Dr. Jaffrey, a product of the Massachusetts Institute of Technology and Johns Hopkins University School of Medicine, and the winner of many honors and awards for young scientists, first made a name for himself with his research into the signaling function of nitric oxide in the cardiovascular, immune, and nervous systems. But when he is asked what is most interesting about his current work, he speaks about the work that he expects will consume his time for the next couple of decades: work in proteomics.

"Nitric oxide we're interested in," says Dr. Jaffrey, "but it's only a topic for the next two or three years. Proteomics is something for the next 10 or 20 years."

From Genomics to Proteomics

"The problem is that the technology for detecting proteins in a complex mixture is rudimentary, in an embryonic state," he says. It is unlike the technology for the analysis of genetic material, in which, "If you want to know if any RNA is present, you can create a reagent that can detect it"—and, through such means as fluorescence, make it show up smartly in a device.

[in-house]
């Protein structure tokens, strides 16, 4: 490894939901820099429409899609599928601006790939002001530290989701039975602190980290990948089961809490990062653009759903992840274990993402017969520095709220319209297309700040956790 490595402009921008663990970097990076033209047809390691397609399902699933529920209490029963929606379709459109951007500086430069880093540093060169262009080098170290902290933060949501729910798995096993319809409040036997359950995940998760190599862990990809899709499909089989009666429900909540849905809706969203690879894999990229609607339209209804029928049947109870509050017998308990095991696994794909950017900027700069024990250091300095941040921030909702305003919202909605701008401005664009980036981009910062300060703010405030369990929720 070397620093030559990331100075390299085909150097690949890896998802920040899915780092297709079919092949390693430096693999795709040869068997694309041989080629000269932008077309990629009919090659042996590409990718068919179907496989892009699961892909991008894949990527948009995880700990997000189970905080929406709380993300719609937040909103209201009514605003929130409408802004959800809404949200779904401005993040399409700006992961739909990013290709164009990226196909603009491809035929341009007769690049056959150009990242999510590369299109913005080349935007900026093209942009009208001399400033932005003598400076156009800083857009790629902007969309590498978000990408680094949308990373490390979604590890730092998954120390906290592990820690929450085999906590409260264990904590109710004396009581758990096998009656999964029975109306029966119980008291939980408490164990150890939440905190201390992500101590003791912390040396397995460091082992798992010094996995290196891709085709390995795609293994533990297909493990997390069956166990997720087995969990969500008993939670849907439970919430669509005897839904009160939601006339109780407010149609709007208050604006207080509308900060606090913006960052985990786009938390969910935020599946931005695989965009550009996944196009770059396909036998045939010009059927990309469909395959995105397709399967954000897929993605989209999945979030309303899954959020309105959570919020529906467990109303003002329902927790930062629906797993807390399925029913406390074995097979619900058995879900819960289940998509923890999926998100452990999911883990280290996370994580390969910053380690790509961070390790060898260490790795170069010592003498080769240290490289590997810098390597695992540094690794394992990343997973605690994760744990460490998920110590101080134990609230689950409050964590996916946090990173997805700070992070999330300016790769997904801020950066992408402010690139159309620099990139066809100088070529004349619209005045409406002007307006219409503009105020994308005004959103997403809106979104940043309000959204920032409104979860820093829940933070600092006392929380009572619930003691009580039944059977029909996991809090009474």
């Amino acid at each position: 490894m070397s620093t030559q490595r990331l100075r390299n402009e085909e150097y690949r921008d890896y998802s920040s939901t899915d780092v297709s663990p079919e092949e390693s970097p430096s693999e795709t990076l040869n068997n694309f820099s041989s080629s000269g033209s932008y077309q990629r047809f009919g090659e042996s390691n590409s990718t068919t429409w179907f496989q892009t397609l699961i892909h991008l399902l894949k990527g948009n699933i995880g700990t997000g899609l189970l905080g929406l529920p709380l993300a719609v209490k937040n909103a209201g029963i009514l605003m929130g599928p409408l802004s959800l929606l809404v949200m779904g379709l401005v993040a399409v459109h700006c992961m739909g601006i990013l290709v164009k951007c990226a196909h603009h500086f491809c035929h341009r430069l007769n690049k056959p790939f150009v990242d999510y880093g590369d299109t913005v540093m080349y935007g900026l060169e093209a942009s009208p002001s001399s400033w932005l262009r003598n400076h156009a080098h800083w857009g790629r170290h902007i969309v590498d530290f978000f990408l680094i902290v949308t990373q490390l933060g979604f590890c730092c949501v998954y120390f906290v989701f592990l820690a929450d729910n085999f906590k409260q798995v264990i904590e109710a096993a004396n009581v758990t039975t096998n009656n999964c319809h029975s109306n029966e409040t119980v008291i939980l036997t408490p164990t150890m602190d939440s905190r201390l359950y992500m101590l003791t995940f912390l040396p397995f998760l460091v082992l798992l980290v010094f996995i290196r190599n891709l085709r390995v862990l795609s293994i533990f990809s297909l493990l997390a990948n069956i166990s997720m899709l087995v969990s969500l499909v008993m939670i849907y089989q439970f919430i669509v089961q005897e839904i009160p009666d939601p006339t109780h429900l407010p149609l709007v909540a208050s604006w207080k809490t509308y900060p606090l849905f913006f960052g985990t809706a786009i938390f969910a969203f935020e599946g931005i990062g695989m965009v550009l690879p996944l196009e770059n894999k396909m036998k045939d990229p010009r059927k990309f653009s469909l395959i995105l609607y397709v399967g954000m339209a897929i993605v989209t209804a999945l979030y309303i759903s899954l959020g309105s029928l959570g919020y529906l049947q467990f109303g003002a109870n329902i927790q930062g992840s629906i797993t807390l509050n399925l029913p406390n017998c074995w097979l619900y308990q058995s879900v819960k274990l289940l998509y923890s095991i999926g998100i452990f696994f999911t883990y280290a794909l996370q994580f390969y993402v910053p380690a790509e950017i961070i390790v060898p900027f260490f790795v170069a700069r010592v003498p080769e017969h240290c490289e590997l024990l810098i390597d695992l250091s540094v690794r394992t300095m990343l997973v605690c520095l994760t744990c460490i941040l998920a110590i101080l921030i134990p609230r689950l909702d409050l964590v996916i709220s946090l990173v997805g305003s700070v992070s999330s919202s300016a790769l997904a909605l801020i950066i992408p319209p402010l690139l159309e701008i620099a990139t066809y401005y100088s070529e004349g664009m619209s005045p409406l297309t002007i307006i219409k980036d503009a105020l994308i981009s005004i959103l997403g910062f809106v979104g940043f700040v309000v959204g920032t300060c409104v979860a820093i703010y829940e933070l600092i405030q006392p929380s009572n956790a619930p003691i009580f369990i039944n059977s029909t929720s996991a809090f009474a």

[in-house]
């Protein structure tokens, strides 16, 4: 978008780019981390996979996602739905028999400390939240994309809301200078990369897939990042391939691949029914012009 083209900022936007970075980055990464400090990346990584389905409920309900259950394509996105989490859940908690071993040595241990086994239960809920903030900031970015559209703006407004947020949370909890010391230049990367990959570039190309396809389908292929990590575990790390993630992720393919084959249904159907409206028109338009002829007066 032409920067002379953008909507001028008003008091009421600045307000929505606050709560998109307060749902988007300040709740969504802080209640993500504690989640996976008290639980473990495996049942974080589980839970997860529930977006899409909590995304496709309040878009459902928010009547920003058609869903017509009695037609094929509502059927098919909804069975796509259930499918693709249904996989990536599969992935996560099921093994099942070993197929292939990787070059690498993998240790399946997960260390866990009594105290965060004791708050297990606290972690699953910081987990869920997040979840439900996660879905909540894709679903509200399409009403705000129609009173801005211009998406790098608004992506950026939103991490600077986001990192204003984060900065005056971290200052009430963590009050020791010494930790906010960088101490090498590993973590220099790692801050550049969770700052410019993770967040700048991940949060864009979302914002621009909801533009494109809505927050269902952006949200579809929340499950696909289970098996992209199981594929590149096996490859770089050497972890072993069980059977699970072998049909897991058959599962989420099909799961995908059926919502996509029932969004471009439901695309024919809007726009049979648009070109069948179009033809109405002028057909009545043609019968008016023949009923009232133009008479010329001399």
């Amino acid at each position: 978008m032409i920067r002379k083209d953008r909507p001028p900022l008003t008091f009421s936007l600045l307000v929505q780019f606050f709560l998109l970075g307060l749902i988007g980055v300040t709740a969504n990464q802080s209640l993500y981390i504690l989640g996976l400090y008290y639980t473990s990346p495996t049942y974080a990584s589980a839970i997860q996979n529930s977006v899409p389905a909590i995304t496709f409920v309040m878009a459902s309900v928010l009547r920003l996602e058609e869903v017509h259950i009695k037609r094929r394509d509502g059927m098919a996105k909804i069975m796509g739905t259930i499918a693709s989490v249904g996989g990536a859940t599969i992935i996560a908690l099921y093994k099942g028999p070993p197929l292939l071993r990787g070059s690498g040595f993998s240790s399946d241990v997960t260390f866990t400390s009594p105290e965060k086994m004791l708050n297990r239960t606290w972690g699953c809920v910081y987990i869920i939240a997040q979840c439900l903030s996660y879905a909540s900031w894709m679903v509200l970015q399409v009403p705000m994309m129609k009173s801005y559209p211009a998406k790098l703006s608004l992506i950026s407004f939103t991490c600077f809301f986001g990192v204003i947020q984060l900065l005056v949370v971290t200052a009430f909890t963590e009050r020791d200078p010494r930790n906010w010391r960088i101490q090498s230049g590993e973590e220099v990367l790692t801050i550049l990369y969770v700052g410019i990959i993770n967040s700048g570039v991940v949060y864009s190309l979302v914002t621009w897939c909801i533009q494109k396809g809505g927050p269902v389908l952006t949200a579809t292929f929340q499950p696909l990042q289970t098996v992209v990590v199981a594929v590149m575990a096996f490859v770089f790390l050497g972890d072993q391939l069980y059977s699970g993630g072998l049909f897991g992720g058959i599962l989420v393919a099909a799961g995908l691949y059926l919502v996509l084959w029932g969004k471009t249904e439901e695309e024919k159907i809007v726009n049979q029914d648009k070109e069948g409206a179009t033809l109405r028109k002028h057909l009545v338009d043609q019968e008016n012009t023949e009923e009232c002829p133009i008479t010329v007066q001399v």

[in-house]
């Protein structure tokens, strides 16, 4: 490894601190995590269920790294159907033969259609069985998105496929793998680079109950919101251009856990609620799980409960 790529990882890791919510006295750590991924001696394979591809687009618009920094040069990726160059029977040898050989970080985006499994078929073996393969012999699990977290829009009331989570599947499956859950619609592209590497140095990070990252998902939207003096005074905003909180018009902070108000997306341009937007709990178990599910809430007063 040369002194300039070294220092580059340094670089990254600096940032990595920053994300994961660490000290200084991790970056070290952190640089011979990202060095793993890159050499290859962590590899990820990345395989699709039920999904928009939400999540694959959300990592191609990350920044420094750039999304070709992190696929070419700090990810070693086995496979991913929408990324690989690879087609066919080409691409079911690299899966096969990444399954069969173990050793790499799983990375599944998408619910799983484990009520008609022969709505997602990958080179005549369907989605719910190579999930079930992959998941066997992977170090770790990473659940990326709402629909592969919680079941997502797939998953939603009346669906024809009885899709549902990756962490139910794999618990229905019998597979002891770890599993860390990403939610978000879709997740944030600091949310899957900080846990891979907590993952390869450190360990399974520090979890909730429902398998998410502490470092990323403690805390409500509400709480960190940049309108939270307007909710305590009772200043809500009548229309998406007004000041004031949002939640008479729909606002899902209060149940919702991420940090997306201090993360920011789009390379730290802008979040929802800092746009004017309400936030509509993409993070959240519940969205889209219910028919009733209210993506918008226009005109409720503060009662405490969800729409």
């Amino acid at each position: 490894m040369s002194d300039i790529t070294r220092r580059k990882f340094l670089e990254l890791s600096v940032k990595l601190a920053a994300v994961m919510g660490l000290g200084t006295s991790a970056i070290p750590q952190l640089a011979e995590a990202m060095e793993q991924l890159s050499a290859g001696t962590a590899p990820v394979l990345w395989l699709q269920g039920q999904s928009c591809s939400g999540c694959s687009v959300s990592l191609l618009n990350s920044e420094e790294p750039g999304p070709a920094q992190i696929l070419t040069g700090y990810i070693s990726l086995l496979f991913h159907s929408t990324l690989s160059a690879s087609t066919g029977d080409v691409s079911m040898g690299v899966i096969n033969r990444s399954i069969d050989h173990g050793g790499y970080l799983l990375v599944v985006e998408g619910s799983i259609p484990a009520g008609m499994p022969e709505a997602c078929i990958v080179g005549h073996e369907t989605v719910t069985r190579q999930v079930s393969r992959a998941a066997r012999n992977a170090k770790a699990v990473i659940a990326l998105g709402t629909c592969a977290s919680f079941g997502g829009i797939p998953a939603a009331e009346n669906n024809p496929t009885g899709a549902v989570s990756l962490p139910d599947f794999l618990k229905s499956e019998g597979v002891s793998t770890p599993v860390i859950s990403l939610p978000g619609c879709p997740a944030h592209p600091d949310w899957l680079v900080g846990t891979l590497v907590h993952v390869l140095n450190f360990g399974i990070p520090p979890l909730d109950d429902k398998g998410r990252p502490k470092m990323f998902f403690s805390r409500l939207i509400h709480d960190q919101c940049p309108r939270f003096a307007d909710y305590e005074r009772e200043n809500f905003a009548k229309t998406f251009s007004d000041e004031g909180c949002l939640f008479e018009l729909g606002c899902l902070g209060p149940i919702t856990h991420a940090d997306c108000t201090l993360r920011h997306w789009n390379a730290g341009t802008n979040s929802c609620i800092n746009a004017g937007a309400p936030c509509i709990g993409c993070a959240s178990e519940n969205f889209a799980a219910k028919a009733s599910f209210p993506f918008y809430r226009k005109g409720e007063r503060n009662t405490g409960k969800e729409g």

"There is one tool which lends itself to proteomics," Dr. Jaffrey says, "and that is the mass spectrometer. Mass spectrometry is a technique by which one can determine with exquisite precision the molecular weight of peptides." Peptides are sequences of amino acids, usually less than 100 amino acids in length. By determining their molecular weight, you can generally determine their identity. Proteins may be too large to be measured directly through mass spectrometry, so, he says, "My goal is to convert every protein to one unique peptide. So if I can determine the molecular weight of the peptide, I should be able to determine what protein was its parent."

From Proteins to Peptides

The problem is there are 30,000 proteins in the human body (for the 30,000 genes in the genome). And when you break down proteins into peptides, you produce an enormous number of peptides. Dr. Jaffrey has been doing preliminary work in yeast, which has 6,000 proteins, and which, when processed, yields no fewer than 344,000 peptides.